Cayman’s Chief Justice, for has too long, ‘ruled the roost’ and now that the referred-to human rights laws are in place, he is trying to use the application of those laws as an excuse to provide a way of not having certain cases brought before a lower court in the Cayman Islands, before they are passed on for judicial review and is using the impartiality of judges as his reason ?

    If there has been any question of impartiality of judges in Cayman, it has never been evident to any great degree; why should it become an issue now that those same judges, including the Chief Justice himself, might have to be deciding human rights cases in Cayman ?

    The cases of magistrates and judges being removed in Cayman by the Governor’s orders, after a judicial committee review was unheard of until just recently when a grand court judge, Justice Levers, was removed at the request of this Chief Justice in what amounted to a questionable case involving professional rivalry, as much as it did misconduct by the removed justice.

    This ruling by the Judicial Committe of the Privy Council now says that those types of cases MUST now be brought to a lower court in the Cayman Islands where an accused judge has the right to have their human rights issues taken into account, the same as any other citizen.

    If this had been the case in the Levers incident, the outcome might have been totally different.

    Back to the issue of reporting on ongoing court cases…it has puzzled and annoyed me greatly that Caycompass and other news media, by request of this Chief Justice, cannot print comments from the public in cases that THEY have reported on…cases that are already in the public realm through the news media.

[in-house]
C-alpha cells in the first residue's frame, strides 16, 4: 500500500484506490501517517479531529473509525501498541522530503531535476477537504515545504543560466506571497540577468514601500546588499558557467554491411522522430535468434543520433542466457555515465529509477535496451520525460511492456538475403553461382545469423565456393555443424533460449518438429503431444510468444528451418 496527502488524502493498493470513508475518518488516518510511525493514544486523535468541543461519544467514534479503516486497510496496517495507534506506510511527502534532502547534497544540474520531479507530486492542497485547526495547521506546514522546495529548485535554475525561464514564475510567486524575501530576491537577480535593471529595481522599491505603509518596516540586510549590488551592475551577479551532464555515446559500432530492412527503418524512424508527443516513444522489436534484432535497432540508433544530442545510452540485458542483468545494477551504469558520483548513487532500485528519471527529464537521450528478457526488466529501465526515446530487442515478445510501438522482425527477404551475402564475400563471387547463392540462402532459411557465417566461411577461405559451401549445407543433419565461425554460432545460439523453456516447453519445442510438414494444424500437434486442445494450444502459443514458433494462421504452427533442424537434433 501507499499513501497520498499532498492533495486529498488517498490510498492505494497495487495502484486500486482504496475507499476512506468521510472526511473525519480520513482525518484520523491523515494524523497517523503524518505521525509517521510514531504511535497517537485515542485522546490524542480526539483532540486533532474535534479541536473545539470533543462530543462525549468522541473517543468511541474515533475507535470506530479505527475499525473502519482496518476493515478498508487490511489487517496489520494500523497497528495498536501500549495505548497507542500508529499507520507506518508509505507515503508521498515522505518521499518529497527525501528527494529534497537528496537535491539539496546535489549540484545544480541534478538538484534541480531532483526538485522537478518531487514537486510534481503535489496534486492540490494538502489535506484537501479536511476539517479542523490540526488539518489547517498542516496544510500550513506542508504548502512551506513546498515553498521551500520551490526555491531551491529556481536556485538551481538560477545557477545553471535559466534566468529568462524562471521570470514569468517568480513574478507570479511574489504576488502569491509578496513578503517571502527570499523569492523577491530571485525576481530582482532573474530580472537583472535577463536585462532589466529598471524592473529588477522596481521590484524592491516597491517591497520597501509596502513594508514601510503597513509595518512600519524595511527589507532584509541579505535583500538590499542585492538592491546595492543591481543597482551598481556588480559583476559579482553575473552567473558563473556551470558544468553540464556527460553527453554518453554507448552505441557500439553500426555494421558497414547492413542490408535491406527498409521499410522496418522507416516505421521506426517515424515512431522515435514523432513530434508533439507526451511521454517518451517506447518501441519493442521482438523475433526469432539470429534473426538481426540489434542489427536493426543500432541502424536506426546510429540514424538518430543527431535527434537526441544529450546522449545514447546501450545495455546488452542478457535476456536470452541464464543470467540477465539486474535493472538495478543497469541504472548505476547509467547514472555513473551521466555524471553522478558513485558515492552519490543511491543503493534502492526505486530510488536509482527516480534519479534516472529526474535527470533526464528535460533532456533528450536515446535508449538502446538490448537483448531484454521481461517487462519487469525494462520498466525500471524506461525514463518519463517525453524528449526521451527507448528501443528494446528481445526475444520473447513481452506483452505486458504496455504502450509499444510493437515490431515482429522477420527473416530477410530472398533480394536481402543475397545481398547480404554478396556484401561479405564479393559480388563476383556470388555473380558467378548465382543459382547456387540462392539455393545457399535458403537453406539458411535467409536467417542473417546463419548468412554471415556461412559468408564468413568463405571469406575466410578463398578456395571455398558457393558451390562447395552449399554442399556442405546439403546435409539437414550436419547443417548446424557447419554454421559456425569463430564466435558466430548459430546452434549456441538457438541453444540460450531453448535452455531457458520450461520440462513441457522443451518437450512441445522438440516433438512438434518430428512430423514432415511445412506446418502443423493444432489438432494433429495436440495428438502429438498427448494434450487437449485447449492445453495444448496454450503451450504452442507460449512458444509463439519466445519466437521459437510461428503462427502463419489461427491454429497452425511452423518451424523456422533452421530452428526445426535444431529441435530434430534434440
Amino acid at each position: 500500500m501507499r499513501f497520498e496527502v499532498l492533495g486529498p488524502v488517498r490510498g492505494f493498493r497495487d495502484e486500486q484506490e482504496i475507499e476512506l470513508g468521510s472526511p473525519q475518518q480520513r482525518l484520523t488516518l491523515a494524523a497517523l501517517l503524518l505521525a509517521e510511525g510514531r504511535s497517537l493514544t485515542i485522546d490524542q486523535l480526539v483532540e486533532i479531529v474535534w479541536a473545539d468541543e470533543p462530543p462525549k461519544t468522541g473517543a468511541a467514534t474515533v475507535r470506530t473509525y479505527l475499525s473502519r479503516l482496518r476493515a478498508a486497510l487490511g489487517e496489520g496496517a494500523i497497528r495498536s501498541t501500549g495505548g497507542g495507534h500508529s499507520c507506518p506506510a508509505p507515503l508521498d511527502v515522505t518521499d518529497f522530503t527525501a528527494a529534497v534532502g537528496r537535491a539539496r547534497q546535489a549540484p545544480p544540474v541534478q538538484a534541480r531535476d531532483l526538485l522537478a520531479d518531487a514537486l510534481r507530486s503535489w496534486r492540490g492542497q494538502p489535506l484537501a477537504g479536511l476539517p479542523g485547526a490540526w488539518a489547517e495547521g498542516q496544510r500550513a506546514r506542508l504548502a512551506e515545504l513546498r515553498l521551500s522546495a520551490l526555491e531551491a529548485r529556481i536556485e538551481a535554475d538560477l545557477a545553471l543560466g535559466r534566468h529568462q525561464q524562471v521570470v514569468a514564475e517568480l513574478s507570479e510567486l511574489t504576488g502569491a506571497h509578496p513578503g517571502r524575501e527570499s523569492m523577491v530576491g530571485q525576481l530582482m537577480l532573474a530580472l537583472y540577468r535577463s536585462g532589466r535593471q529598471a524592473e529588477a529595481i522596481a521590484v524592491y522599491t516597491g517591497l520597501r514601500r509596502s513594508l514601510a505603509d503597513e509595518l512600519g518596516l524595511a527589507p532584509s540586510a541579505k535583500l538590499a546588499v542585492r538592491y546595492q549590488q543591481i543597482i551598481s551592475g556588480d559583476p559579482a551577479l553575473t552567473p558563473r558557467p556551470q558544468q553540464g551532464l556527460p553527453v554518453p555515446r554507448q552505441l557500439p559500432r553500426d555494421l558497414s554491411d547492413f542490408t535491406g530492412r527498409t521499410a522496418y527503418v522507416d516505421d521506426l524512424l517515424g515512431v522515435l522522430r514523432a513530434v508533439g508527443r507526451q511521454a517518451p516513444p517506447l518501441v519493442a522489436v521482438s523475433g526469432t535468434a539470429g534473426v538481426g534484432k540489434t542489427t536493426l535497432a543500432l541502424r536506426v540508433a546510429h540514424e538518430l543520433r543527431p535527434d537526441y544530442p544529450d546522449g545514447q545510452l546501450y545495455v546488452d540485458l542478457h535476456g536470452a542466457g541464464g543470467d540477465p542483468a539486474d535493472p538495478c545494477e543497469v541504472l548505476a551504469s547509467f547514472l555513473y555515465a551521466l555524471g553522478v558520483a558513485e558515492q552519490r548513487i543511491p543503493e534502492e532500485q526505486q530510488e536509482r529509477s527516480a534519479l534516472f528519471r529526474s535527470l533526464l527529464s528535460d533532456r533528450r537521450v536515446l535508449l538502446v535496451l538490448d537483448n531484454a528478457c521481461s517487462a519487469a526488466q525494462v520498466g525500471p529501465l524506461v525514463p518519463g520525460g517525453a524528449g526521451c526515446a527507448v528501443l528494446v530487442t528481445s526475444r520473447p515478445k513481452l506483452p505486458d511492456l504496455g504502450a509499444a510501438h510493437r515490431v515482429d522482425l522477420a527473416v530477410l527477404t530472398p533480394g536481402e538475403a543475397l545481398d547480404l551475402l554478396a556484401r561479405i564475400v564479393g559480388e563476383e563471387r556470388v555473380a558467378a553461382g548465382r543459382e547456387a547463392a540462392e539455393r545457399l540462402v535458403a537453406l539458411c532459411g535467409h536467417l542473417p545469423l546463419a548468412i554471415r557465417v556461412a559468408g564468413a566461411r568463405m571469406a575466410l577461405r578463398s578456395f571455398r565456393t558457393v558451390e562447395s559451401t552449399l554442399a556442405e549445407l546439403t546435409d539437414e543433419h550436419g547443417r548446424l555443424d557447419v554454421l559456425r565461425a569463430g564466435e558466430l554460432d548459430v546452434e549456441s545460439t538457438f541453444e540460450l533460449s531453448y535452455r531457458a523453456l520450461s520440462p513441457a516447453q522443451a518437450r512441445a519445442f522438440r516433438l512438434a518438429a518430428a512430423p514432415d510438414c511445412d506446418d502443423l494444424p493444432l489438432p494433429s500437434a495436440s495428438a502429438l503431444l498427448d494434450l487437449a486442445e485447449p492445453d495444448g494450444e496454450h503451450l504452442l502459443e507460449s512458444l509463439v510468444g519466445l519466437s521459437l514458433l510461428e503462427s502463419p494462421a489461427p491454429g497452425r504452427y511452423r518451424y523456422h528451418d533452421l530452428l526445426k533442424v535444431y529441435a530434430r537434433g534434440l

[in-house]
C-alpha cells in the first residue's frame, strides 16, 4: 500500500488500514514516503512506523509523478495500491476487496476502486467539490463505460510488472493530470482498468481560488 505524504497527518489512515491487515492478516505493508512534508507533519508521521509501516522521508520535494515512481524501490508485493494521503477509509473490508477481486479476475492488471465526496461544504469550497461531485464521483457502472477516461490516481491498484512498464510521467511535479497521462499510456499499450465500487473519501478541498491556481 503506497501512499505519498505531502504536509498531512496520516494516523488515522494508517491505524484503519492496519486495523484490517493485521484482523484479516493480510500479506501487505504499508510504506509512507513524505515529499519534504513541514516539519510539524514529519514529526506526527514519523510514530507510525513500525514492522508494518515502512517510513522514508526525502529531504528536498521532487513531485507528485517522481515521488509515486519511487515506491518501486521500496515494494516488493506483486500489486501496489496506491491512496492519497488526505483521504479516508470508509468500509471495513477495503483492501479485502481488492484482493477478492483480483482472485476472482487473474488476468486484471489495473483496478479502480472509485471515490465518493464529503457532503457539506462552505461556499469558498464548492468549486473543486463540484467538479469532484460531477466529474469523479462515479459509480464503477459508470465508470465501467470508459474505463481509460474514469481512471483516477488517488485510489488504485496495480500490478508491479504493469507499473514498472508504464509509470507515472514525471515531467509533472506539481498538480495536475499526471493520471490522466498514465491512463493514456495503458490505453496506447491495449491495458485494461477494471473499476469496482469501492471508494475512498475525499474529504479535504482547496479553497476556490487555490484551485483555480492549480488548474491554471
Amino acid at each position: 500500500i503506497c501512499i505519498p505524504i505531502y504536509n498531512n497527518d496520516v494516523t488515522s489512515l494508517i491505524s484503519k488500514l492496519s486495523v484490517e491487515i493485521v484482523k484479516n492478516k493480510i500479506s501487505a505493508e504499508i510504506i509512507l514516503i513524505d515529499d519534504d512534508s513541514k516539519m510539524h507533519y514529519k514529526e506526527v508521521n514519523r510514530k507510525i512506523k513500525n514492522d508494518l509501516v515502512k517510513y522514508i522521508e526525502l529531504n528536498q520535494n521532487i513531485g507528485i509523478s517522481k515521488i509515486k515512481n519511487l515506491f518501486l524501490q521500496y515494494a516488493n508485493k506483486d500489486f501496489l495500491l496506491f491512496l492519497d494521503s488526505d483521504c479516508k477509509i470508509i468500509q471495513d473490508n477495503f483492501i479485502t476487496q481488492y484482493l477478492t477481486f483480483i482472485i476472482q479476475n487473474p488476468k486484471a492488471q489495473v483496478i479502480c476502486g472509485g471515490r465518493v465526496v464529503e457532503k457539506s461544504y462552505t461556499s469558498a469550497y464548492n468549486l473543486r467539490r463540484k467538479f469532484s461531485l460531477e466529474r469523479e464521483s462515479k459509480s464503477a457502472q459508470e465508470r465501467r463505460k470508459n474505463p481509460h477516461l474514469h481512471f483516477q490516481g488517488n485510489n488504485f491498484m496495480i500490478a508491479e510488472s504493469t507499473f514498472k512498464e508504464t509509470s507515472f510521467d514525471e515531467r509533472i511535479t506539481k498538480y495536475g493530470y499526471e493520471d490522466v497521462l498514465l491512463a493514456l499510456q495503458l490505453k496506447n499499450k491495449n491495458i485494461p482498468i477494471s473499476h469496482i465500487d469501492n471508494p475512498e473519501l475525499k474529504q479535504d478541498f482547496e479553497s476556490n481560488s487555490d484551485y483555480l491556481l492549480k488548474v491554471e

This HAS TO BE a violation of free speech under the human rights statutes…

    And I fully expect to see a challenge to this rule under Cayman’s human rights laws in the very near future…in Cayman’s courts.

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  2. Legal rules with penalties attached need to be clear and known. If they are not clear and known they tend to be oppressive and any application of a penalty would likely be unjust. No one need take my word for that. In a recent Privy Council case Lord Hope quoted from the writings of Hobbes in approving that point;

    Thomas Hobbes, Leviathan (1651), Ch 31, para 3, made this point as clearly as anyone when, having declared in Ch 30, para 20 that a good law is withal perspicuous, he wrote:

    To rule by words, requires that such words be manifestly made known; for else they are no laws: for to the nature of laws belongeth a sufficient, and clear promulgation, such as may take away the excuse of ignorance; which in the laws of man is but of one only kind, and that is, proclamation, or promulgation by the voice of man.

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  3. ‘Catch and release’ comments have misunderstood the issue.

    The problem is not obtaining information from the court, but rather having information already and then uncertainty about what to do with it because of the seemingly random application of subjudice rules based on the whims of the court.